"But, rather of my state than theirs to shew,
And sin which brought me hither: -- I was fair,
But so much haughtier was than fair of hue,
I know not if I ever equalled were:
Nor which was most excessive of the two,
My pride of beauty, could to thee declare.
Though it is certain, Pride but took its rise
In that rare loveliness which pleased all eyes.

"There lived a Thracian knight, for warlike skill
And prowess, upon earth without a peer;
Who, voiced by many a worthy witness still,
The praises of my matchless charms did hear.
So that, of forethought and his own free will,
Fixed all his love on me that cavalier;
Weening this wife that I, upon my part,
Should for his valour duly prize his heart.

"He came to Lydia, and by faster tie
Was fettered at my sight; and there enrolled
Amid my royal father's chivalry,
In mickle fame increased that baron bold.
His feats of many a sort, and valour high
Would make a tale too tedious to be told;
With what his boundless merit had deserved,
If a more grateful master he had served.

"Pamphylia, Caria, and Cilicia's reign,
Through him, my father brought beneath his sway,
Who never moved a-field his martial train,
But when that warrior pointed out the way:
He, when he deemed he had deserved such gain,
Pressed close the Lydian king, upon a day,
And craved me from the monarch as his wife,
As meed of all that booty made in strife.

"Rejected of the monarch was the peer,
Who was resolved his child should highly wed;
Not him who was a simple cavalier;
Who, saving valour, was with nought bested.
For on my father, bent on gain and gear
And avarice, of all vice the fountain-head,
Manners and merit for as little pass,
As the lute's music on the lumpish ass.

"Alcestes, he of whom I speak (so hight
That warrior), when he sees his suit denied,
Repulsed by one, by whom he had most right
To think that he should most be gratified,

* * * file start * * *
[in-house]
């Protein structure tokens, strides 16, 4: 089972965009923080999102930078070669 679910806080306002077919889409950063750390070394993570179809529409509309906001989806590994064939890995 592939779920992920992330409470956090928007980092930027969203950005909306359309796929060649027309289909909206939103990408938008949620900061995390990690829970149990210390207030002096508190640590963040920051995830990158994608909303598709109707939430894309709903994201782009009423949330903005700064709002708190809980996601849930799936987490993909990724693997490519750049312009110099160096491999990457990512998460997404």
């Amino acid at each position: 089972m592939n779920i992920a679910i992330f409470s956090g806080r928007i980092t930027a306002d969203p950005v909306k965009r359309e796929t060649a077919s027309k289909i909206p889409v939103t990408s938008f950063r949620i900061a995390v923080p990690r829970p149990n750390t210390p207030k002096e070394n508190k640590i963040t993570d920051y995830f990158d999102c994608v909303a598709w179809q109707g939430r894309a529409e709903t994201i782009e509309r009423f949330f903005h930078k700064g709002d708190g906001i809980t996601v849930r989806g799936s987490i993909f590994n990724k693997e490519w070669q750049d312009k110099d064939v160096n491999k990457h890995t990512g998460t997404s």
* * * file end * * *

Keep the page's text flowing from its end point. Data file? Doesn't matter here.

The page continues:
Craves his discharge, and threatens he this slight
Will make the Lydian monarch dear abide.
The Armenian, an old rival of my sire,
And mortal for, he sought with this desire;

"And so the monarch urged, he made him rear
His banner, and attack my sire; and, through
His famous feats, that Thracian cavalier
Was named the captain of the invading crew.
For the Armenian sovereign, far and near,
All things (so said the knight) he would subdue;
But claiming as his share, when all was won,
My sovereign beauties for the service done.

"I ill to you the mischief could express
Alcestes did us in that war; o'erthrown
By him four armies were, and he in less
Than one short twelvemonth left us neither town,
Not tower, save one, where cliffs forbade access:
'Twas here my sire, amid those of his own
Whom most he loved, took refuge, in his need,
With all the wealth he could collect with speed.

"Us in this fortilage the knight attacked,
And shortly to such desperation drave,
That gladly would the king have made a pact,
To yield me for his consort, yea his slave,
With half our realm, if certain by that act
Himself from every other loss to save;
Right sure he otherwise should forfeit all,
And, after, die in bonds, a captive thrall.

"Before this happened, to try every way
Of remedy the Lydian king was bent;
And thither, where Alcestes' army lay,
Me, the first cause of all the mischief, sent.
To yield my person to him as a prey
I with intention to Alcestes went;
To bid him take what portion of our reign
He pleased, and pacify his fierce disdain.